Researchers from IRNAS determine that drought can reduce the damage caused by exotic pathogens

Climate change and exotic pests and pathogens are main drivers of forest decline worldwide. In the Iberian Peninsula, this decline mainly affects evergreen Quercus species of high economic and ecological importance such as cork oak (Quercus suber) and holm oak (Quercus ilex). These species are threatened by the combined effects of the exotic soil-borne pathogen Phytophthora cinnamomi and a more arid climate. Phytophthora cinnamomi destroys the fine roots of the trees, limiting the absorption of nutrients and water. On the other hand, an increase in aridity implies stronger hydric stress in systems where water is already a limiting factor for plants. However, predicted reductions in precipitation could also negatively affect P. cinnamomi due to its dependence on free water for dispersal and infection. This could indirectly benefit holm and cork oaks, which would suffer less pathogen damage under drought conditions.

In order to determine the direct and indirect effects of drought and exotic pathogens on Q. suber performance, a group of researchers from the Institute of Natural Resources and Agrobiology of Seville (IRNAS-CSIC) in collaboration with researchers from the Universities of Córdoba, Jaén and Cádiz have carried out a study under greenhouse controlled conditions where they followed the growth of cork oak seedlings under 16 different combinations of soil moisture (simulating different climatic scenarios) and P. cinnamomi inoculum density.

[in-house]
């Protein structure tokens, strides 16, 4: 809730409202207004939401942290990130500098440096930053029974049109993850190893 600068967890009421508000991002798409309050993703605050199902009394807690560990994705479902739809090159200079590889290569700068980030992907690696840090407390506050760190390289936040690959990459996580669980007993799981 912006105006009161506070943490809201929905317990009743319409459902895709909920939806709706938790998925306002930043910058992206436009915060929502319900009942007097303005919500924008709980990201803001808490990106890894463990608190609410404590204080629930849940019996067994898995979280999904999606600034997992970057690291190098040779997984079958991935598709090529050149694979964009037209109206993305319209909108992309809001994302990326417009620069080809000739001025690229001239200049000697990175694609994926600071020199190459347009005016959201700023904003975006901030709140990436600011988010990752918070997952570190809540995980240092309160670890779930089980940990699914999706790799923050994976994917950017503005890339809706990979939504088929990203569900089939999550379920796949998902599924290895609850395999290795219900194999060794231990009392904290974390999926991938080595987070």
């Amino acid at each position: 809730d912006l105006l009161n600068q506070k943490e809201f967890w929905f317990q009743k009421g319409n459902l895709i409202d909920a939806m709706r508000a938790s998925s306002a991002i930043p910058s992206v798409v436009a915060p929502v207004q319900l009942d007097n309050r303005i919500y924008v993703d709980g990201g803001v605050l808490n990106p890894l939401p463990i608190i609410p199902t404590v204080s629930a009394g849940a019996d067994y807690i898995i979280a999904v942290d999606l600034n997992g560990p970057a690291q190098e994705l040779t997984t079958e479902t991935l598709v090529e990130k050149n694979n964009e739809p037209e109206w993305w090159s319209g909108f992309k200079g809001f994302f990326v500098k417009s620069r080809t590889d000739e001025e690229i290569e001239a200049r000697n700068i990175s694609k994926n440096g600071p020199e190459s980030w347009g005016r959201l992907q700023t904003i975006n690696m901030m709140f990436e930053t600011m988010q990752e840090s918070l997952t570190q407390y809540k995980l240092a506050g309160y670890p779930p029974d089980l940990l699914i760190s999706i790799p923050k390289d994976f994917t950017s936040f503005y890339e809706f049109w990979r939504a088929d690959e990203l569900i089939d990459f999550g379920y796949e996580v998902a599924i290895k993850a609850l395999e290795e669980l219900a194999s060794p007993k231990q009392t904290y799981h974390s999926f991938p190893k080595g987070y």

Comparative of roots

Fig.1: Morphological differences in Q. suber plants under different treatments of soil moisture and Phytophthora cinnamomi inoculum density. Plants subjected to a 10% reduction in soil moisture content and high concentration of the pathogen (left) with respect to the average spring conditions and low concentration of P. cinnamomi (right).

The results of this study show novel interactive effects of drought and the exotic pathogen P. cinnamomi on cork oak growth. Thus, the inoculum density in the soil required to cause significant root damage in experimental seedlings decreased as soil moisture increased.

Thanks to this study, we can conclude that a precipitation reduction caused by climate change could imply sub-optimal conditions for P. cinnamomi infective capacity, reducing the damage caused to susceptible species and allowing for a slower advance of the disease in invaded areas. The results of this study have recently been published in the prestigious journal Agricultural and Forest Meteorology, and can be found here:

Comments are closed.